Now, before Tunisia and Egypt even have new governments in place, the IMF has jumped to offer them loans for vast infrastructure projects in the desert—as if the fund didn’t know that young Arabs there want ways to start businesses and have careers, not temporary construction jobs.
The Greek debacle and the North African drama raise existential questions about the IMF. Responsible governments have no business borrowing vast sums from abroad, rather than from domestic sources. That’s what tinpot regimes do. And lending even more to borrowers who can’t pay what they already owe? That’s what loan sharks and mafiosi do.
The IMF’s business model sabotages properly functioning capitalism, victimizing ordinary people while benefiting the elites. Do we need international agencies to enable irresponsible–verging on immoral–borrowing and lending? Instead of dreaming up too-clever-by-half schemes to stumble through crises after they happen, why not just stop imprudent banks from accommodating foreign borrowing by feckless governments?
The piece is good in its entirety, so do read it.
One of the many reasons IMF/World Bank policies tend to exacerbate the problems that countries experiencing this Arab Spring face and have faced is because they help legitimate the state officials of Arab tyrannies (so long as the U.S. legitimates them too) by (1) implementing doomed Keynesian booster-programs and (2) orchestrating top-down policies that these tyrants then use to their advantage. I blogged a bit about this back in May, but here is Austin Mackell at the Guardian in the same month:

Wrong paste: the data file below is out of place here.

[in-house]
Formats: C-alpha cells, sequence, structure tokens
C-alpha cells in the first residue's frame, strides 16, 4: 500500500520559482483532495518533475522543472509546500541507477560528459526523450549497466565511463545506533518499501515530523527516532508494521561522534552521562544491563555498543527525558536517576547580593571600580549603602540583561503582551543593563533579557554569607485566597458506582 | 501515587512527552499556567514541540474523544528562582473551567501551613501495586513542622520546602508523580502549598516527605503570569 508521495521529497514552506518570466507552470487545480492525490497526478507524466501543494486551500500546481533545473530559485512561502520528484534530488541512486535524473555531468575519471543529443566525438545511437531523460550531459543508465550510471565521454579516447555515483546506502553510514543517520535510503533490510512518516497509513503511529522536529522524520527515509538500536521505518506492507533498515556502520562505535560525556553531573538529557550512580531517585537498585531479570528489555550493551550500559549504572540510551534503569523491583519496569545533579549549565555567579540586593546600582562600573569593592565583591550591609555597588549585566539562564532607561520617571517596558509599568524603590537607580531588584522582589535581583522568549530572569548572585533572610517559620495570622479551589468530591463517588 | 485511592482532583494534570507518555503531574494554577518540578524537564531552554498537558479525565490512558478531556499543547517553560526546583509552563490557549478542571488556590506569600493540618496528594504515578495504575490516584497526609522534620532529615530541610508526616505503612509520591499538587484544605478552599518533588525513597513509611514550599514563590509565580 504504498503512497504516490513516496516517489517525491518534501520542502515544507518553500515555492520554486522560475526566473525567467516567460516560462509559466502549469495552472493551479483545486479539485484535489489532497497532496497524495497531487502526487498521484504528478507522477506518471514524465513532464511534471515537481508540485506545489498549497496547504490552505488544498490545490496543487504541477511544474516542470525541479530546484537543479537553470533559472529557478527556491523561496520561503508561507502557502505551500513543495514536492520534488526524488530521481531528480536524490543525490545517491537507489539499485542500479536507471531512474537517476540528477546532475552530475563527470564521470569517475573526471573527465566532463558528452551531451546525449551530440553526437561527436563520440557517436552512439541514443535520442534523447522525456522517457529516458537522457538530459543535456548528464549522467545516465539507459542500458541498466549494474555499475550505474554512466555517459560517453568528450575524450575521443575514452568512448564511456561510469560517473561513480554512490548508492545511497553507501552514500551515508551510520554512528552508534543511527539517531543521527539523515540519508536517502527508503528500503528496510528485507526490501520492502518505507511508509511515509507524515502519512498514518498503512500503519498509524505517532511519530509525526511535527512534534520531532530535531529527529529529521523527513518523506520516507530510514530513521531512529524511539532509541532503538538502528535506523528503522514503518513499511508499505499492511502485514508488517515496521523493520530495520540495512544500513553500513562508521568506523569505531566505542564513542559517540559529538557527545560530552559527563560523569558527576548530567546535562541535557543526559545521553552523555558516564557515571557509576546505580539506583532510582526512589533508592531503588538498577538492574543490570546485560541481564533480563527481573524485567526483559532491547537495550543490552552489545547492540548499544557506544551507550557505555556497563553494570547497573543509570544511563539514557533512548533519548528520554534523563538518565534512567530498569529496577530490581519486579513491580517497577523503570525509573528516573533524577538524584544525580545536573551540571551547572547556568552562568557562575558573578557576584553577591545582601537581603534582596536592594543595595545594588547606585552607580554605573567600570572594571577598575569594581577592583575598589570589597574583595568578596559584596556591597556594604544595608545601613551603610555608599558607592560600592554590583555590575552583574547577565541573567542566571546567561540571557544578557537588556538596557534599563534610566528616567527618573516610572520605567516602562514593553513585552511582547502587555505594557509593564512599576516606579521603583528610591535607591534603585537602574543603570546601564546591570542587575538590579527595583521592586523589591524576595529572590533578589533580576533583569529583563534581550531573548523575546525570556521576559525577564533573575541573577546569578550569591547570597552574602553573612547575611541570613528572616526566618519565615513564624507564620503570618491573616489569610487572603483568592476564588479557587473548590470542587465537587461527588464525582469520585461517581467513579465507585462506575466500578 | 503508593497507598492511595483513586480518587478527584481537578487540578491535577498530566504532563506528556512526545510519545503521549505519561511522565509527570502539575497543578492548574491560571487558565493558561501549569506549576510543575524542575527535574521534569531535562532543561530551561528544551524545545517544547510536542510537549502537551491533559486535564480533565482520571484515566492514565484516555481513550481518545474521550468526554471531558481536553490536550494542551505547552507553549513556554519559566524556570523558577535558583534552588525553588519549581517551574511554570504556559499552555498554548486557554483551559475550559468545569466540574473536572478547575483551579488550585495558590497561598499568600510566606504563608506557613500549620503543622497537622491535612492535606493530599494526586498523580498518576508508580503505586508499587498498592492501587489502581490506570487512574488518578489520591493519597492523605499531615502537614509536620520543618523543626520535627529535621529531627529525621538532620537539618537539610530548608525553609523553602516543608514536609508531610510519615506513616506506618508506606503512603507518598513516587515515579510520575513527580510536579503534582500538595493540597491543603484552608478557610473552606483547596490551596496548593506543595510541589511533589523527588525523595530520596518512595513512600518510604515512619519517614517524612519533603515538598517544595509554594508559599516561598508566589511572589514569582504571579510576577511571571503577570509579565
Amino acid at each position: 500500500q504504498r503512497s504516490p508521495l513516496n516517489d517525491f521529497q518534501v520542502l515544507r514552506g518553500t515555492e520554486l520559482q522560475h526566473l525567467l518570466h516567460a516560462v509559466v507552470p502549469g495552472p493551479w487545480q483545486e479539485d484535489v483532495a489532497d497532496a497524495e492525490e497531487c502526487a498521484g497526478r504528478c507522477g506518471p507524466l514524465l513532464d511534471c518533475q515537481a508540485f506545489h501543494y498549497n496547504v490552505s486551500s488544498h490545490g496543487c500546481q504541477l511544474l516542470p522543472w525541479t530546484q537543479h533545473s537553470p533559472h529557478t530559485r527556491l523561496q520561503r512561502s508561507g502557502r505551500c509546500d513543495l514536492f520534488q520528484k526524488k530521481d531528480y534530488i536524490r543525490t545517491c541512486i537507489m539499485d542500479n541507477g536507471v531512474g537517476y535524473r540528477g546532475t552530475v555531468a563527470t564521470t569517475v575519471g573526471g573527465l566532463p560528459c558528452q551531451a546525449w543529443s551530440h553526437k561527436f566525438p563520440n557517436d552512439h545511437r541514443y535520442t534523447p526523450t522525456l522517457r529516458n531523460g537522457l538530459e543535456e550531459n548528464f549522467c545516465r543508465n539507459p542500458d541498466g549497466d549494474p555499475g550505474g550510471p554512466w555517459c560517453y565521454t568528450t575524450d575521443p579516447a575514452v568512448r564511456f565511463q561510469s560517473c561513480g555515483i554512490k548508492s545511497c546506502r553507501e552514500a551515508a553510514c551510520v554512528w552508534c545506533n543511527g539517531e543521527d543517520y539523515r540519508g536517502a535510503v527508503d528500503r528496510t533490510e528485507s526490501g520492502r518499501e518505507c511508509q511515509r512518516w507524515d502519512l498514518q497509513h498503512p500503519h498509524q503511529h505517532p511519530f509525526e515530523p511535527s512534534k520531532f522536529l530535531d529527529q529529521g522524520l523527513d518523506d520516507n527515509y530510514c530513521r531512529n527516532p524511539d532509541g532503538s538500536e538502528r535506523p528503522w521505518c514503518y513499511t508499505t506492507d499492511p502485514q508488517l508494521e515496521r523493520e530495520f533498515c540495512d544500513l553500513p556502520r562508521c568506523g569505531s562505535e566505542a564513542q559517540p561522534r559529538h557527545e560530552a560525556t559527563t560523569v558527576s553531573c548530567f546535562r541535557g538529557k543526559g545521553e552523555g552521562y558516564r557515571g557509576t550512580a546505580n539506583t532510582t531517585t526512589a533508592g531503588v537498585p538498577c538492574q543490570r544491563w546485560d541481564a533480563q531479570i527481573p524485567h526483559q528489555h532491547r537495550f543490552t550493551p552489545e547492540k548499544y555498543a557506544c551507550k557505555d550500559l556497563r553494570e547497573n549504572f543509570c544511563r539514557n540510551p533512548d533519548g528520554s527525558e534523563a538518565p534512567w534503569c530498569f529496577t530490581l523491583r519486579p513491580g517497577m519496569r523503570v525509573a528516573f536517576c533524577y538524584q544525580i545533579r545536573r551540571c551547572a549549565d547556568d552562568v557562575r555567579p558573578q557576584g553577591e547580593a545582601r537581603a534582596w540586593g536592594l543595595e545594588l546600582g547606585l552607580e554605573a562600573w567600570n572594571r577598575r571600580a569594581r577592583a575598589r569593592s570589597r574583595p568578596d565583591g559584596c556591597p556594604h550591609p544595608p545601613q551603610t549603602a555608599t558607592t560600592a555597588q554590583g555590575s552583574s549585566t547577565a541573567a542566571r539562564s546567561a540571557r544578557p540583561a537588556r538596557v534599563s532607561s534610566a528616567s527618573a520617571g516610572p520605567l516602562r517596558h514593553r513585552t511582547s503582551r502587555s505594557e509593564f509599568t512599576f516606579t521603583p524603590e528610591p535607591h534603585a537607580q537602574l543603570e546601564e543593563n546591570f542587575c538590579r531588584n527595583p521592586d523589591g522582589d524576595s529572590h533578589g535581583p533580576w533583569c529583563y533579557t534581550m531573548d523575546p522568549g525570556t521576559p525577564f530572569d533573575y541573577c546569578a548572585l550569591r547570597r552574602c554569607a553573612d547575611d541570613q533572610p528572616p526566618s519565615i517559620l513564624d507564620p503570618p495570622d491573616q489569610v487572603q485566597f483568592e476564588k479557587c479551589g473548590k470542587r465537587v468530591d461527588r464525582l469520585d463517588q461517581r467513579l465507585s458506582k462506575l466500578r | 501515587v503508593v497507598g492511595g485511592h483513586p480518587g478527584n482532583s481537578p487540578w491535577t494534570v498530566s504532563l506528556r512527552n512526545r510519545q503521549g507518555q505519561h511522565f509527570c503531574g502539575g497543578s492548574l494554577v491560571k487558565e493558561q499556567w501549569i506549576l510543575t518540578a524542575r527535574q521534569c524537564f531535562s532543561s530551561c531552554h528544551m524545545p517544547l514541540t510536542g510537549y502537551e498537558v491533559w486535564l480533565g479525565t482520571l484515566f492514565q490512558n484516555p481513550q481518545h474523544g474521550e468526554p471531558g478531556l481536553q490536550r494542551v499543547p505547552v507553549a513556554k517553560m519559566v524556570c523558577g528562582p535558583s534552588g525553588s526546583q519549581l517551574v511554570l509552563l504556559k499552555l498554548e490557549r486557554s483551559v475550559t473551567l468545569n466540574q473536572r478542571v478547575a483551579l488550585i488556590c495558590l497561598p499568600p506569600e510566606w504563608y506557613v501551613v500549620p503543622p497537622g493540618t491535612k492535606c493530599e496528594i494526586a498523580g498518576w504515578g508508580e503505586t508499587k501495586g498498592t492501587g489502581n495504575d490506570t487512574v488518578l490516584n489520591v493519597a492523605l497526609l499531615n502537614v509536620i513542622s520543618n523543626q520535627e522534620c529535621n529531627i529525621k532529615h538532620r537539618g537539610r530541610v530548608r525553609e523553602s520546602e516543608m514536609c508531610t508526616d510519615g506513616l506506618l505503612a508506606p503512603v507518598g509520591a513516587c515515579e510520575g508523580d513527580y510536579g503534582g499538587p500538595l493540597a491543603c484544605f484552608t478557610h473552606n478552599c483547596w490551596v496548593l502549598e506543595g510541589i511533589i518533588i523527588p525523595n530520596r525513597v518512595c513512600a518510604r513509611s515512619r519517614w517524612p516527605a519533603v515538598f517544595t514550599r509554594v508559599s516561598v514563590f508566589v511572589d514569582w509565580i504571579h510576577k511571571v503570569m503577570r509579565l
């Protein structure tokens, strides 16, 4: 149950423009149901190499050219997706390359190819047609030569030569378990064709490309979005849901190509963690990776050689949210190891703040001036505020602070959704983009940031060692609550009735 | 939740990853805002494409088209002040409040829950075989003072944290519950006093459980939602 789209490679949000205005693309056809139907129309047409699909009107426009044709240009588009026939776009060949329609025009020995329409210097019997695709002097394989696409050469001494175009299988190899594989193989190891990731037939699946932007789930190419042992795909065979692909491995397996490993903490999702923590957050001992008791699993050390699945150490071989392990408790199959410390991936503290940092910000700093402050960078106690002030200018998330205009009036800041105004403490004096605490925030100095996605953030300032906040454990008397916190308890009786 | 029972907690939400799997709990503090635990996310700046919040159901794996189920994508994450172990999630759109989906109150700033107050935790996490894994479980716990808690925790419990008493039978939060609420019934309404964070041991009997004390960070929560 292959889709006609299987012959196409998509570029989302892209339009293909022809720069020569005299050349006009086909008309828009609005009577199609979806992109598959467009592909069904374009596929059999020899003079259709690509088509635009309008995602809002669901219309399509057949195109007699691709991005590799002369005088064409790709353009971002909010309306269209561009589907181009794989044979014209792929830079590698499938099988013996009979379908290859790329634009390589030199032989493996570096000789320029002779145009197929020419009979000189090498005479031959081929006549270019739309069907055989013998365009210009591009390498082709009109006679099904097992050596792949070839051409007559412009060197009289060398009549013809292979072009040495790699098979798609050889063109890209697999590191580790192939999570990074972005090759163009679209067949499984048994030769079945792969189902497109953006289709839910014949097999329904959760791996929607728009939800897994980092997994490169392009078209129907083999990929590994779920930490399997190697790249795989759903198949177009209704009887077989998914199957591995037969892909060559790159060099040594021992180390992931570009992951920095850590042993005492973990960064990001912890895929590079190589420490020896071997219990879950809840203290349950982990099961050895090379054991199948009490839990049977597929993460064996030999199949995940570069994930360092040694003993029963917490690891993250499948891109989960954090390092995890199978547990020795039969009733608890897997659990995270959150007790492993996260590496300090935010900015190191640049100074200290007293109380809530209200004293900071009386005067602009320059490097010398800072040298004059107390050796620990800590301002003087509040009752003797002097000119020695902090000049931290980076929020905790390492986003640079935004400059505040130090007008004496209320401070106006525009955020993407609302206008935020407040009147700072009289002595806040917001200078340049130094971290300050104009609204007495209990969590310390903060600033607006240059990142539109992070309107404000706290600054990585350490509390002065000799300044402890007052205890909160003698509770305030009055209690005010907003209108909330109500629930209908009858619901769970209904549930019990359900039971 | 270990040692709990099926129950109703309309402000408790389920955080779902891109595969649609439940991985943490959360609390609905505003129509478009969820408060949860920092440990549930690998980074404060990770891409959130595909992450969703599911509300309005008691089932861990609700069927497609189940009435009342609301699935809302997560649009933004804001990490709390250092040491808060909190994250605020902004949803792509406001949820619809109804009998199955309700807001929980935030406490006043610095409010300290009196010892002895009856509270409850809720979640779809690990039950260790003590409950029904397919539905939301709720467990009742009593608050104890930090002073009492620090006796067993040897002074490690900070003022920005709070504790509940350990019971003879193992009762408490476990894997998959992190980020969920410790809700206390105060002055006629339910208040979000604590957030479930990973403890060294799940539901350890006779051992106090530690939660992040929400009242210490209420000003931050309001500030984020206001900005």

The new loans being negotiated for Egypt and Tunisia will lock both countries into long-term economic strategies even before the first post-revolution elections have been held. Given the IMF’s history, we should expect these to have devastating consequences on the Egyptian and Tunisian people.
[The IMF] would rather make backroom deals with Mubarak-appointed finance minister, Samir Radwan, and the generals currently running Egypt who are themselves members of an the economic elite that sees its privilege threatened by the approach of democracy.
Mackell discredits himself by citing the economically illiterate Naomi Klein later in the piece, but it is important to note the overlap here. Those opposed to the Western imperialism that has in many ways held back the entire region should rightly oppose the economic technocrats attempting to pull the levers from their outfits at the IMF and World Bank. And those who understand that economies free from the white-knuckled grip of these dictatorships (again, many propped up by the U.S.) would empower and improve the lives of these populations should oppose what these international economic agencies do, which is falsely branded as imposing free market policies.